Express & Star

First Ride: Kawasaki Ninja 125

The learner-friendly Ninja 125 has got loads of charm and charisma, but is it good to ride? Jack Evans finds out.

Kawasaki Ninja 125

What is it?

Kawasaki Ninja 125
A number of colourways are available

The new motorcycle market has got a whole lot of options for those after a 125cc-engined motorcycle. They’re coming in all shapes and sizes, too, but one of the most angular of the lot is this – the Kawasaki Ninja 125.

Designed to capture some of the essence of the full-fat Ninja and transfer it into a more approachable and learner-friendly motorcycle, this is a Kawasaki with superbike looks but more everyday performance. Let’s find out what it’s like.

What’s new?

Kawasaki Ninja 125
From a distance this 125 looks a lot like a full-size Ninja

Even from a distance, this 125cc bike is recognisable as belonging to the Ninja line-up. It’s all angles, edges and motorsport-inspired touches. But underneath there’s a sensible and robust mechanical setup, designed to keep ease-of-use and value at the very forefront of what the Ninja has to offer.

You get a general sense that Kawasaki has just shrunk many of the features of its larger Ninja onto this smaller bike, too. The finish is excellent, while the eye-catching paint scheme will no doubt draw younger riders towards it.

What’s underneath?

Kawasaki Ninja 125
You can take a pillion passenger on the Ninja

The beating heart of the Ninja is a water-cooled four-stroke petrol engine kicking out 14.8bhp and powered through a six-speed transmission. Emissions are impressively low at 61g/km CO2 and while official fuel consumption figures haven’t been released, the fuel gauge was particularly hesitant to go down during our time with the bike. A full top up of the 11-litre tank isn’t going to break the bank – even at current prices – making this a very cost-effective way of getting around.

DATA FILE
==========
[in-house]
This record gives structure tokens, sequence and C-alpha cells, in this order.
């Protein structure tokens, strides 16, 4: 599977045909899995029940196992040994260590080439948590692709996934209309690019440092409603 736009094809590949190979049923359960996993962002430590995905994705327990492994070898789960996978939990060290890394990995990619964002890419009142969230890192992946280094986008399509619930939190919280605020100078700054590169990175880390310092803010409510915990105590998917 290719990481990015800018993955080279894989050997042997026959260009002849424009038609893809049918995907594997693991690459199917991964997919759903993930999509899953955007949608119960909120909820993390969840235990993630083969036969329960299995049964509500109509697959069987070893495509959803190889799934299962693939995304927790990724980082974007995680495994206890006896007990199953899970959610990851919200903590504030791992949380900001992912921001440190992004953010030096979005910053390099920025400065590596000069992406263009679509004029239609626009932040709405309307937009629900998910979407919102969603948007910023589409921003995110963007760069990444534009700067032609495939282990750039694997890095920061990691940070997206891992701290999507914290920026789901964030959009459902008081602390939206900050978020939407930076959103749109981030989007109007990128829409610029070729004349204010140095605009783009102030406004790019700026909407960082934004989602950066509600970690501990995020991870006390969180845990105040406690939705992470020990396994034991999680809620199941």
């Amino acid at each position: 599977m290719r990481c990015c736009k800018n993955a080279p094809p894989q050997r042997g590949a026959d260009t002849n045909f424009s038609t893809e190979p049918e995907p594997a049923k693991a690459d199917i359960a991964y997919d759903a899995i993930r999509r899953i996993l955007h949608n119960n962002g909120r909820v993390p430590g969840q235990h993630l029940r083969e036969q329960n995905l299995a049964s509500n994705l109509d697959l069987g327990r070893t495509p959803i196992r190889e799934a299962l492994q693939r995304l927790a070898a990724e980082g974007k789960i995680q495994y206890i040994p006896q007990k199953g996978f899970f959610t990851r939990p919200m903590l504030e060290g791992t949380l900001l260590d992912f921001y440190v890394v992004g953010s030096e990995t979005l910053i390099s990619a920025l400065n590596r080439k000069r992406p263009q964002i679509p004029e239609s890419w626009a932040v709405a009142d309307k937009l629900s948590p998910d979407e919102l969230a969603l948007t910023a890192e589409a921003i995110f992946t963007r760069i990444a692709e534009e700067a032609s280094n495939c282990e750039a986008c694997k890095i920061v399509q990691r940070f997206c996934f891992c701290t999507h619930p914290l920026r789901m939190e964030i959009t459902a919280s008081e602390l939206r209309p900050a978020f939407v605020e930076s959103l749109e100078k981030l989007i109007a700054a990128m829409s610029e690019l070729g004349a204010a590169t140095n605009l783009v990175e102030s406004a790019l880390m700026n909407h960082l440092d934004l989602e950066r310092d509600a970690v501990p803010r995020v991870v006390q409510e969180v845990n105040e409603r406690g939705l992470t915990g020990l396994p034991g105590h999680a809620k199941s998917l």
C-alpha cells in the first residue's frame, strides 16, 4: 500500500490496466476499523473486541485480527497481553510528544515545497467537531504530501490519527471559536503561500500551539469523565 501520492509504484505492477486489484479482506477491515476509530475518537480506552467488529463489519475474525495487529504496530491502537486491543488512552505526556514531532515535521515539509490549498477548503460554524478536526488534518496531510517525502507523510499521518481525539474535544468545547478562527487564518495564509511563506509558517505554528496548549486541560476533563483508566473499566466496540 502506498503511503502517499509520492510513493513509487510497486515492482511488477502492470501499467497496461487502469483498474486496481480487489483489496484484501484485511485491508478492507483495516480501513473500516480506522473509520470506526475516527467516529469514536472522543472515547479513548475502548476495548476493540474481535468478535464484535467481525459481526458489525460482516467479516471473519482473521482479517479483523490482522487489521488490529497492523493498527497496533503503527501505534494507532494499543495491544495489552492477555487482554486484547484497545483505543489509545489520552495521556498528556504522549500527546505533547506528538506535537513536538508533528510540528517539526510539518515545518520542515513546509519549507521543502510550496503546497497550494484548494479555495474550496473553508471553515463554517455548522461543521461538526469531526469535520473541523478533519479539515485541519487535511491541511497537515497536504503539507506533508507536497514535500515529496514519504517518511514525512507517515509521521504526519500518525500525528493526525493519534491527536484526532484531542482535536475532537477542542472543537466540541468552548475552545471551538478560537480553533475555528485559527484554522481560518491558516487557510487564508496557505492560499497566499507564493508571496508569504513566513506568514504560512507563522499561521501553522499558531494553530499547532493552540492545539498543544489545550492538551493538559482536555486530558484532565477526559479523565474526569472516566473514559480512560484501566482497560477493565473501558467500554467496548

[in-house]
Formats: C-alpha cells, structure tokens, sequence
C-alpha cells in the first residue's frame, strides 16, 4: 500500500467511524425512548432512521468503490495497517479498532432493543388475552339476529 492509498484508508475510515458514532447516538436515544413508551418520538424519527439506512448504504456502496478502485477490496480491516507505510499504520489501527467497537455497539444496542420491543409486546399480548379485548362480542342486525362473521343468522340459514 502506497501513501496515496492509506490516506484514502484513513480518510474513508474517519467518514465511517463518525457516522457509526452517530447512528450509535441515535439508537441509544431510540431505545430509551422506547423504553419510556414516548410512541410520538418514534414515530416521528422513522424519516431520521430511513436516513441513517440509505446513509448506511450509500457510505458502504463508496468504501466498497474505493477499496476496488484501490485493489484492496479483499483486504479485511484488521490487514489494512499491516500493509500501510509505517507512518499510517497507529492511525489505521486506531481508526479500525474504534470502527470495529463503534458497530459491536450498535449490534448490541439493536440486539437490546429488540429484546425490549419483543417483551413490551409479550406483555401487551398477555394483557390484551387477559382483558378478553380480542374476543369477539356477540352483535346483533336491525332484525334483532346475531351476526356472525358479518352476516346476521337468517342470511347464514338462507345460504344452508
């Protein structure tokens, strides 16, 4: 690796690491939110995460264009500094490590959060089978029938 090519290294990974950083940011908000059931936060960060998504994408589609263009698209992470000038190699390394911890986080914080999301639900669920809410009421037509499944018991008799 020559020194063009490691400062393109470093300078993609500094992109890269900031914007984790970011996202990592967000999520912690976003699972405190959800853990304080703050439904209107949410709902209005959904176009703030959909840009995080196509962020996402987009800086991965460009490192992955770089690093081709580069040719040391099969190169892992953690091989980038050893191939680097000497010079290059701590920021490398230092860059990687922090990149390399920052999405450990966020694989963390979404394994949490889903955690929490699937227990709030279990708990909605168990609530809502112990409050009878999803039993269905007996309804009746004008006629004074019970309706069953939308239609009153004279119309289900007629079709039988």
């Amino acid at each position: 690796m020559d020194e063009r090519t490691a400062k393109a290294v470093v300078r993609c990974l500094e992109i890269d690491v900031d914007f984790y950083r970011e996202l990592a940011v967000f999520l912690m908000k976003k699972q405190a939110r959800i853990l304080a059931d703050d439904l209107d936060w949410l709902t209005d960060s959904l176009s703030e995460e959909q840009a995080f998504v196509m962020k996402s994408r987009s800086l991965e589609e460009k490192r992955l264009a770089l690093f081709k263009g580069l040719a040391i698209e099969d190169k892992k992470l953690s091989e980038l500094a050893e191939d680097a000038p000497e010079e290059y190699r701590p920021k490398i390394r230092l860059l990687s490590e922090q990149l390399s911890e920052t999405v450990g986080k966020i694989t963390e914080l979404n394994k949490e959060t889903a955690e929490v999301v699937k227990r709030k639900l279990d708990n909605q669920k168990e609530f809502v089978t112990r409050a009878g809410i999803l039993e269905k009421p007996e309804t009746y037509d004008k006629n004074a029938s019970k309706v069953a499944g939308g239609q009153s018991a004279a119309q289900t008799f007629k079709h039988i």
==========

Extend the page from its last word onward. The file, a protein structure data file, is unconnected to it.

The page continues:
You get ABS braking assist as standard, too, while the exhaust – though compact in size – actually gives out quite a pleasant sound. With peak power coming in at 10,000rpm, this is a bike that is at its very best being wrung out whenever possible.

What’s it like to ride?

Kawasaki Ninja 125
The Ninja feels nippy around town

The Ninja feels at its very best around town, where its nippy acceleration and neat handling come to the fore. The brakes are progressive and easy to manage, too, while the light clutch action and easy-to-find gears make this particularly learner-friendly.

Overtaking slower vehicles does require quite a lot of forward planning, mind you, as the Ninja 125 can’t claim to be particularly fast. You’ll need plenty of commitment if you’re heading onto a dual carriageway, too, as the Ninja needs to be worked hard to keep up with regular traffic. We also found that the aggressive riding position did cause a little bit of wrist ache during longer rides. It is, however, brilliant on fuel and is great for nipping here, there and everywhere without using very much petrol at all.

How does it look?

Kawasaki Ninja 125
All versions get disc brakes as standard

As we’ve already highlighted, the Ninja 125 has more than just a bit of a resemblance to the larger bikes in Kawasaki’s range. Many people confused our test bike with more powerful Ninja versions, no doubt swayed by this bike’s aggressive styling and eye-catching colour scheme.

It’s fair to say that those riding on L-plates will love the look of the Ninja as it’s so much like a far more powerful version in terms of its design. Don’t fancy the design quite so much? Kawasaki does a slightly different model with the same powertrain as the Ninja with the Z125. It might be a better option if you’d like to sit a little more upright, too.

What’s the spec like?

The Ninja 125 is priced at £4,299, which does represent good value for money when you consider the lower running costs that it’ll bring. All versions get single-petal disc brakes – 290mm at the front and 220mm at the rear – as well as dual-piston calipers at both front and back.

There’s also a full digital screen, which relays your speed and fuel level. However, we would’ve liked to have seen a little more information included here such as a gear indicator and a fuel tank range as well. It does have a neutral light, but apart from that, there’s no symbol for which gear you’re in – something that a new rider would no doubt find very useful.


The Kawasaki Ninja 125 represents a great entry into the motorcycling world. It’s great to look at, easy to ride and it’ll be cheap to run, too, making it feel particularly poignant in this cost-of-living period we’re all facing.

Some may find the riding position a little aggressive, but it would be wrong if something carrying the Ninja name was all laid-back and casual. It’s also got enough performance to keep things interesting but without being too intimating – the perfect balance, then.

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